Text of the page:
What materials is the game made of?

How to RPG with Your Cat it is meant to be compatible with d20systems, so we don't have to expect a totally new game system. Ultimately, it is literally about D&D/Pathfinder, but with the reactions of the cats instead of the dice rolls.
Therefore, the game will have a single manual, which contains the rules for creating the cat character, the rules for passing the tests, the rules on cat stimulation and how to integrate the game with other existing systems. Furthermore, on the OddFish Games site some are also available themed adventures.

The other contents offered on Kickstarter are gadgets not essential to the game. They range from a gift bag to themed dice throwers, to handmade cat armor.

How is the Kickstarter doing How to RPG with Your Cat?

How to RPG with Your Cat surpassed its € 2.565 target, currently raising over €5.800 thanks to the support of 206 users. Crowdfunding it will end on Thursday 14 October.
On the front of stretch goalsAt the moment, cat stickers and confetti have been unlocked, as well as a poster and digital reference cards for the classes.

This Kickstarter has a remarkable variety of pledge. In fact, they range from € 13 for the digital manual and € 26 for the physical manual, to pledges over € 100. With € 129 you will also have an online game session with your friends, your cat and the creators of the game, for example. But going up to € 214 you can have the cat-like dice thrower, while with € 300 you will also have the cat armor. At the moment, higher pledges have not been backed by anyone, with the exception of the $ 343 sold out one which included armor from Meowcromancer.

Example of a successful attack. Courtesy of Ozzy, from this video
Example of Ozzy's successful attack, from this video

Two final words on How to RPG with Your Cat

How to RPG with Your Cat is a game on which it's hard to form an opinion without playing it. In fact, from the Kickstarter not much is evident, and much of the more technical information about the game comes from the recorded game sessions.
Of course, the idea of ​​playing with our cats is very nice and certainly a cat lady like me is very tempted. In short, in the end it could be a fun game.
However, I believe that other factors must also be taken into account.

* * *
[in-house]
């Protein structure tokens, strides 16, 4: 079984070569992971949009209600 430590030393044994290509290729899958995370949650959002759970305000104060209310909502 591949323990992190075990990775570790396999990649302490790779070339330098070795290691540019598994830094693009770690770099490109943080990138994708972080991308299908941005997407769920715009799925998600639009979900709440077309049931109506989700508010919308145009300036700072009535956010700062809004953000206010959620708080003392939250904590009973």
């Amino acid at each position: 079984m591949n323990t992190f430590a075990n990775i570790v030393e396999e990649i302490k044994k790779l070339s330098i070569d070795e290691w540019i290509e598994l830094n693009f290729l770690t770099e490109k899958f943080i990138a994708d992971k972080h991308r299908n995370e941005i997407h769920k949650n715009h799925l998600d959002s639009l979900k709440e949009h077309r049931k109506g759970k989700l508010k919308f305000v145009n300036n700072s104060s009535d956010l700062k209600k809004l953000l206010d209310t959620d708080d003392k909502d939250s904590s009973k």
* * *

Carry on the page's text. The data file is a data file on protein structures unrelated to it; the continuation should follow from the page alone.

The attitude of the cat is fundamental

First of all, to ensure that How to RPG with Your Cat functions you must have a cat that likes to interact with its human. Furthermore, it is essential that the cat has an interest in interacting with the human, and that it is not bothered by our stimuli. In this sense, the proof of the tape attached to the paws does not convince me very much: I realize that it is harmless, but I do not really appreciate the free treats to their cats.

If we have a little cat antisocial, getting him involved in this game would just be a nuisance. For example, my Ottina, who is a rather reserved girl, would probably only lend herself to rehearsals with tape and pets. Certainly, Ottina would never have scotch stick on a paw.
If we have a cat instead lazy, he would almost certainly fail all shots. My Macarone, to say, who is a bit of a dumb and very sleepy cat, would probably just stare at most of the stimuli, without reacting, thus failing the tests. At best, it would be very good at perceiving.

Example of Ozzy's failed survival shot, from this video
Example of Ozzy's failed survival roll, from this video
How long can we play?

The second thing to be aware of is how long we could play a How to RPG with Your Cat. In fact, it is by no means certain that our cats will be in the mood to play with us for more than one evening, or in any case when we want to organize a session (maybe even with our friends).
In this sense, playing a mini-campaign with your cat will depend a lot on the cat's mood. Then I speak of mini-campaign because, for this very reason, I find it difficult to start a long campaign with the cat as a regular player of a PC.

Personally, I believe that How to RPG with Your Cat it could perform better and over longer periods of time if our cat did not control a player character, but rather an animal companion, a familiar, or an enemy. In this way, it would be easier to meet the animal's mood and involve him in the game without bothering him.
So, when our cat jumps on the table during the session, stepping on our precious miniatures, we could simply decide to exploit his desire for attention to make him "roll the dice" instead of the monster.

A small final judgment

In short, I believe that How to RPG with Your Cat is a product with nice ideas, and that surely tickles my cat lady nature.
However, I also think that it will be a product that we could never use as much as another d20system and that, therefore, will always be a optional extra. Let's understand: a nice optional extra and potentially a lot of fun, but still an extra.
But if you have a cat that seeks attention during the session, How to RPG with Your Cat it's definitely a good way to get him involved and entertained.
It could also be very nice to integrate the rules of this title with those of role-playing games that have animals as protagonists, as in the case, for example, of History.